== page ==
Sorry readers. I disappeared for awhile there. I was doing so well with posting regularly and then I got busy. And then when I wasn’t busy I was too lazy to write… I know you have all been sitting on the edge of your seat for my next blog post so without further ado. Here ya go:
A couple weeks ago I went to Saigon to participate in a 5K race. You know. One of those so-called “races” where you pay money to get a shirt and race bib but the bib doesn’t actually have a chip attached to it so you’re not actually getting timed so it’s kind of pointless to be wearing it in the first place. ANYWAYS, this particular 5K was a color run. An excuse for large amounts of people to get together to throw dyed cornstarch on each other, under the guise of a fun run. Color runs are reminiscent of the Indian holiday, Holi, but way more commercial. And much less Hindu.
I’ve celebrated Holi when I was in India 3 years ago and did a color run when I lived in DC. So when my friends asked if I wanted to join them for a color run, Color Me Run, in Ho Chi Minh City I was more than willing. The decision was made even sweeter with the promise of a T-Pain concert after the race.
I’ve participated in a bunch of races in the U.S. before. Both timed and un-timed races. I was expecting that since this was going to be a fun run not many people would actually run. And it being Vietnam, where running culture is pretty much nonexistent, I expected even less people running. Well, it being Vietnam and all. Basically no one ran the race. Everyone walked the race. And very slowly. Not a lot of people walk in Vietnam in general so I think this race was the most walking that a lot of people would have to do in one spurt. Also, since this is Vietnam there were food carts all along the course and lots of people stopping to eat and take breaks. Definitely a very Vietnamese experience. All in all, the race was a nice stroll, with lots of colors, and good company.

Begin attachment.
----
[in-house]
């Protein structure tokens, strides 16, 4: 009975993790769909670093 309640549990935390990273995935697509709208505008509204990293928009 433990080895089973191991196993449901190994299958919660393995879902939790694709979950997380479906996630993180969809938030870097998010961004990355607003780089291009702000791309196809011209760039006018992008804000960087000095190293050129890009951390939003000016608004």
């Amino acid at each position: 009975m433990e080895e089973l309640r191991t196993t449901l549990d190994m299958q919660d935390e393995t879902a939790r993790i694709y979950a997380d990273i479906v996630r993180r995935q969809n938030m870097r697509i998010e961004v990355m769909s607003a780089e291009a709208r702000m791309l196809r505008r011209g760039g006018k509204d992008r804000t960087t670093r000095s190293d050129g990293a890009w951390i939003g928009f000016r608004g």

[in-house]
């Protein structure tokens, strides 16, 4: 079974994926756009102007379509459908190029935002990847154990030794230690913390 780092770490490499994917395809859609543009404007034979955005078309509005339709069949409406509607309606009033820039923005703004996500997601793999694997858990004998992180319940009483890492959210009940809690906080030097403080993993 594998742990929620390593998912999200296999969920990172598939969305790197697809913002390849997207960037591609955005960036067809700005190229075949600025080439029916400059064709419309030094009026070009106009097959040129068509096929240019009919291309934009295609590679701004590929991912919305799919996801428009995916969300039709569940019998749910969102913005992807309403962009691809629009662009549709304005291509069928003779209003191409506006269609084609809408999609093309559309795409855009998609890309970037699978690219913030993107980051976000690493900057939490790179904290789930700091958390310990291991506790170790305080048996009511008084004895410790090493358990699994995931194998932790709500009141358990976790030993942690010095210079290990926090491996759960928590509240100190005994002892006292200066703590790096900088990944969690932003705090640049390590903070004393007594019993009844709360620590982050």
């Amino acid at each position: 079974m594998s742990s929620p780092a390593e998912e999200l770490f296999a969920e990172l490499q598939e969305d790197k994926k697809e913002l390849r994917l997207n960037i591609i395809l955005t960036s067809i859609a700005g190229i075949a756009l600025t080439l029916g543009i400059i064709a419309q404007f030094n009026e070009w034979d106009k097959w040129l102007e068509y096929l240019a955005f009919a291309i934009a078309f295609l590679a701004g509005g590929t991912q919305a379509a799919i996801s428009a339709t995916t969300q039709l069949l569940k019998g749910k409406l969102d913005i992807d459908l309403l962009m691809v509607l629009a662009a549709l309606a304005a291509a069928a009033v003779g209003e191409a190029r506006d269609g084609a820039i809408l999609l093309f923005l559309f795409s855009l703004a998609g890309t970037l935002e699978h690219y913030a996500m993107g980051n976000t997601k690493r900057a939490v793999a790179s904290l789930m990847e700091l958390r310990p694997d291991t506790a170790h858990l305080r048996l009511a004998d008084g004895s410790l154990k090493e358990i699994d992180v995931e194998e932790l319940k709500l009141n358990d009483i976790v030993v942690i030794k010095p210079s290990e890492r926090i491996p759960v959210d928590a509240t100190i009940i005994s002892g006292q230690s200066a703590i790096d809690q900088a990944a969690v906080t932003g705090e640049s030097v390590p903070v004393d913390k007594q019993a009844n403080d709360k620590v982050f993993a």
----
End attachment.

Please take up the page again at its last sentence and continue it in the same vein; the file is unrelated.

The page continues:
After the race, the Color Me Run organizers hosted a concert with Vietnamese singer, Toc Tien, and American artists, GRL, and T-Pain. There were a ton of people at the concert but it was a surprisingly pleasant experience. I love going to concerts but I usually avoid really large concerts since I really can’t stand all the pushing and shoving that normally goes on at concerts. This concert was probably the friendliest concert I’ve ever been to. Everyone gave each other space for one thing. If someone needed to move through the crowd they were really polite about and didn’t just charge through. The most unusual thing for me though was people sitting in between sets and during the concert. Especially people that were not THAT far from the stage. I could see people sitting if they were far away from the stage but there were just huge groups of people sitting near the stage as well. People were having a lot of fun but it definitely felt a bit more subdued than a concert would in the U.S. Another difference that I noted was how a lot of people had a hard time clapping on beat to the music. It was a pretty funny sight actually to see all these hands up in the air but a lot of people clapping at different times.
There you go. An account of my first race and concert experience in Vietnam. I had a great experience. It was especially great to witness and experience some of the different cultural nuances of Vietnam that I had never encountered before. If all concert experiences were like the one I went to in Vietnam, I would be a much more pleasant person at live shows.